Personal injury Library

What Are Class III Railroads?

Have You Been Injured in an Accident with a Train Owned by a Class III Railroad in Texas?

Railroads are an important part of our transportation industry in the United States. They carry freight and other goods quickly and efficiently across the country. The railroads themselves are categorized in different classes based primarily on the amount of their annual operating revenue, but other factors such as the amount of track miles the railroad owns is considered as well.

Questions Answered on This Page:

  • How is a class III railroad different from the other classes?
  • What can I do if a class III train injures me?
  • What do I need to know about class III railroads?

What is a Class III Railroad?

Class III is the category for the smallest railroad companies in the United States. Even though Class III railroads are the smallest railroads, they are the largest by number of participants of the three classifications, and currently there are nearly 500 Class III railroads in operation. Class III railroads typically have annual operating revenues of $31 million or less and are often called Shortline Railroads because of the very limited amount of track miles they own, sometimes as little as one mile or less.

The plentiful number of Class III railroads that are operating in our country increases the odds that the general public can encounter them as well. Railroad crossings are in many modern cities and rural areas alike, and often times Class III railroads operate on these tracks. Accidents between these trains and the public is inevitable. If you have been injured in an accident with a Class III railroad handling your case is nearly impossible to do alone. The laws that govern railroads are complex, not to mention the task of dealing with the railroad company's insurance carrier. Though Class III railroads are small compared to the other two classes, they will do whatever it takes to defend themselves against injury claims brought on by motorists. They may be small by industry standards, but they still have more resources at their disposal to defend themselves than the average person. We will work for you to level the playing field and help you with your claim.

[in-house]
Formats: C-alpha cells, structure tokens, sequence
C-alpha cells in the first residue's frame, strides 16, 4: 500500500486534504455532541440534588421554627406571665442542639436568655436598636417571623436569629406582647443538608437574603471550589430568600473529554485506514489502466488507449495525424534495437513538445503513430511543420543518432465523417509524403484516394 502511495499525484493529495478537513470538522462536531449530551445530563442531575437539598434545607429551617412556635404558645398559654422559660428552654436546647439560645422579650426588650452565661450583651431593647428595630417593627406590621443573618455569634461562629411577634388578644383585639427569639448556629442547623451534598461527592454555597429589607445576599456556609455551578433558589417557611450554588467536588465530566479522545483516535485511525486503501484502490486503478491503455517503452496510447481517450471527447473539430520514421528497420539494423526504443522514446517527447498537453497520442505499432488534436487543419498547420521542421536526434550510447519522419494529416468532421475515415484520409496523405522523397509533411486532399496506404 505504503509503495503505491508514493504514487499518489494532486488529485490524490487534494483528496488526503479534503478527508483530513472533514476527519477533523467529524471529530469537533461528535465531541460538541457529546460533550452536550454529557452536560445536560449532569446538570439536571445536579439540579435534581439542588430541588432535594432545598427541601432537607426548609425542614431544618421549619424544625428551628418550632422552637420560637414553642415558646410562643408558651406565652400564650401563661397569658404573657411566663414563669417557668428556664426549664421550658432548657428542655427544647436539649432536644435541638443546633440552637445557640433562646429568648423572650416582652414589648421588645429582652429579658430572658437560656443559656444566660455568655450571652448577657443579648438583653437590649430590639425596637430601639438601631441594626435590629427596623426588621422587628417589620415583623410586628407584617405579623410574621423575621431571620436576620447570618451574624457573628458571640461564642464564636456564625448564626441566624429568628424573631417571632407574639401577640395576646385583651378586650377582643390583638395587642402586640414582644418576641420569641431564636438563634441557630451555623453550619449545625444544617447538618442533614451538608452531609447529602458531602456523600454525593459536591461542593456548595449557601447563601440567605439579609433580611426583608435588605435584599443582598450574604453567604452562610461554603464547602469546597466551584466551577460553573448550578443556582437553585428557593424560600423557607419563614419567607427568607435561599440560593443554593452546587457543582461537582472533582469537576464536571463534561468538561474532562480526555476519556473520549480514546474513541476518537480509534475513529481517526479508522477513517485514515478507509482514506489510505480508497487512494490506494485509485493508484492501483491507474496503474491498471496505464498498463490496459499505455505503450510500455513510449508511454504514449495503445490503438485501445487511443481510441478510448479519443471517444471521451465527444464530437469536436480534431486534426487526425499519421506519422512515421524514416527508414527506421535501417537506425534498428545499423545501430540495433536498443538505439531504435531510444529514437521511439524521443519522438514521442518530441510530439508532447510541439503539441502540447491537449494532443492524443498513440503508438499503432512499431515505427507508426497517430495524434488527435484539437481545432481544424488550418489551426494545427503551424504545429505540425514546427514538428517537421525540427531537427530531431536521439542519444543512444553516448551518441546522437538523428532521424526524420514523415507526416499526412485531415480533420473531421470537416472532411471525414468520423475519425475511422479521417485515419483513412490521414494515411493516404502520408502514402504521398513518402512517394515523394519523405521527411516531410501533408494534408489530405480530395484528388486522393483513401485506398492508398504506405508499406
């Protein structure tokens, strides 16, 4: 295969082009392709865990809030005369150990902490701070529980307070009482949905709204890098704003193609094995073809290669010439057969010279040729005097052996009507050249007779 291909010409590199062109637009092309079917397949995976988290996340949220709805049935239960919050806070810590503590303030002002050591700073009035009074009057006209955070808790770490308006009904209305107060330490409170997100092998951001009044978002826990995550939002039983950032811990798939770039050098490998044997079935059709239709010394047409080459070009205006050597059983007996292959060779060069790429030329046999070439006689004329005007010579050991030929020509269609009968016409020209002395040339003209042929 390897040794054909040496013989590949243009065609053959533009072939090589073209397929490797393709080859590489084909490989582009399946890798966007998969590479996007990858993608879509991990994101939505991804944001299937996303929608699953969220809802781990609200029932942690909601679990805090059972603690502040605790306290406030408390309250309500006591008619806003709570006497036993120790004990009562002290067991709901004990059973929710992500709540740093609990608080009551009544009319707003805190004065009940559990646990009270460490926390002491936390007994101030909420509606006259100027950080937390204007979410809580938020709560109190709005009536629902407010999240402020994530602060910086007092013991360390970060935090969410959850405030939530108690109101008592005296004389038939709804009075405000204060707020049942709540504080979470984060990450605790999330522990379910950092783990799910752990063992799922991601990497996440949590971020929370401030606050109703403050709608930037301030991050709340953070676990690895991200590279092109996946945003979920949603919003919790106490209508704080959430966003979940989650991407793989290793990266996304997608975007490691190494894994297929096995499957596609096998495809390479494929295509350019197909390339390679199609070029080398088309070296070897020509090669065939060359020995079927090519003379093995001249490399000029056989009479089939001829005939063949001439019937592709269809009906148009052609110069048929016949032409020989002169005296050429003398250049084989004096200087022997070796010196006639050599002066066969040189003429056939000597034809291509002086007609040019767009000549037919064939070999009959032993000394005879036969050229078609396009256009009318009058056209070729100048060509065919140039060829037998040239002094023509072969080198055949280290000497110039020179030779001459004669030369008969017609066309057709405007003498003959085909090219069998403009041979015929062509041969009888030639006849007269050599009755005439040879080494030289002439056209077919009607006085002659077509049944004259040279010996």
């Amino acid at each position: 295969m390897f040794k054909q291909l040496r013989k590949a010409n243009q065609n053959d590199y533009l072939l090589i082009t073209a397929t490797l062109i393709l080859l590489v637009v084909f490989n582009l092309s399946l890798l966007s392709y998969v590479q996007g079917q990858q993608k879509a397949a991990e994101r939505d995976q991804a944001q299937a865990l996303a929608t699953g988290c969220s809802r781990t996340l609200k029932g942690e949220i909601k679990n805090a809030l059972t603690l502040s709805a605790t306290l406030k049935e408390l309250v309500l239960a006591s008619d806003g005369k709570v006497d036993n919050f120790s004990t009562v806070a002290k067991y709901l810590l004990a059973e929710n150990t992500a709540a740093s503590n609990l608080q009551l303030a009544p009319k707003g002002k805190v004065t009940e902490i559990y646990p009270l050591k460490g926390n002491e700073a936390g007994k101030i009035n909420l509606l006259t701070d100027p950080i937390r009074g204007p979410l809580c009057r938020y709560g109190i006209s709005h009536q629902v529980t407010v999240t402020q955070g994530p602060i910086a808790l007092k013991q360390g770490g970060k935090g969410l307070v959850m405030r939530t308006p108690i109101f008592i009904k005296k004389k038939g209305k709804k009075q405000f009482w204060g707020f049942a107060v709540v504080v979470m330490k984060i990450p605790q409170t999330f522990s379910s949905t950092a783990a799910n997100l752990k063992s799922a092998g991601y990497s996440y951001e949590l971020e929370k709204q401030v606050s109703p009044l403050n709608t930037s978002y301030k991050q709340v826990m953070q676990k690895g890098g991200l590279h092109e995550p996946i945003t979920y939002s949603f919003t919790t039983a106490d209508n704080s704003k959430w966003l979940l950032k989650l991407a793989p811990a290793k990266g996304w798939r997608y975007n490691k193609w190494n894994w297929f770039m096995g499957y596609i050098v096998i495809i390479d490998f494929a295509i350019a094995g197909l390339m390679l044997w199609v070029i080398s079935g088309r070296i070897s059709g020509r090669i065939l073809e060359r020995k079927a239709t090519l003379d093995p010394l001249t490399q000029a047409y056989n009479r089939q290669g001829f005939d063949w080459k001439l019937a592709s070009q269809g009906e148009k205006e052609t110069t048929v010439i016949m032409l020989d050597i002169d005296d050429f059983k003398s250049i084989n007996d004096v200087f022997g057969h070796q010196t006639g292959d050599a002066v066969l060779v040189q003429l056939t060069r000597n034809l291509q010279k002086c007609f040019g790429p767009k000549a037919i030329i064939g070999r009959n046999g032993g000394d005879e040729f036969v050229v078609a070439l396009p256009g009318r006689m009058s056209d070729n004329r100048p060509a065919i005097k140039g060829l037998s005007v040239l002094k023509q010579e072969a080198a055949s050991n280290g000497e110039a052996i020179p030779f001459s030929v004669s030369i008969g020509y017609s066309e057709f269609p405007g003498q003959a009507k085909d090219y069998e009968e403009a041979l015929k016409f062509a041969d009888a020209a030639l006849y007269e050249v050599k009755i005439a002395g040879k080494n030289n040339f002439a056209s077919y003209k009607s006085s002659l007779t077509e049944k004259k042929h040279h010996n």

Getting to Know Class III Railroads

Class III/Shortline railroads are also further divided into two sub categories by the American Association of Railroads. The first subcategory, local railroads, are line haul railroads that fall just below the regional or Class II category. Local railroads typically perform many of the same functions as Class II railroads, but miss the cutoff for Class II designation because of the annual operating revenue requirements or the limited amount of railroad track mileage they own. The second sub category, switching and terminal railroads, are small railroads that are usually owned jointly by two or more larger railroads for the purpose of transferring rail cars between railroads or they operate solely in one facility or group of facilities.

Class III railroads are known not only for their small size, but also because of the level of customer service they provide. To keep their customers happy, Class III railroads work diligently to deliver goods on time and even ahead of schedule, and offer better rates. This level of service is often necessary for the railroad to survive financially from one year to the next. Additionally, many Class III railroads often need to provide high customer service because many have only one or two customers that they service consistently in a year and their limited service areas can make it difficult to expand their customer base so they cannot afford to lose any customers.

Class III Railroads and Safety

Though the Class III railroads have to comply with the federal safety regulations, they do not have to comply with the optional safety standards and trainings that the industry's professional organizations recommend. The Class III railroads often have limited funding and will opt not to spend the additional money to enroll in the optional safety programs that the industry offers.

Call Grossman Law Offices Today

If you or someone you know has been injured in an accident with a Class III railroad train, the experienced train accident attorneys at Grossman Law Offices can help. We have experience with these claims and we can help you when you need it most. Contact us today at 855-326-0000.

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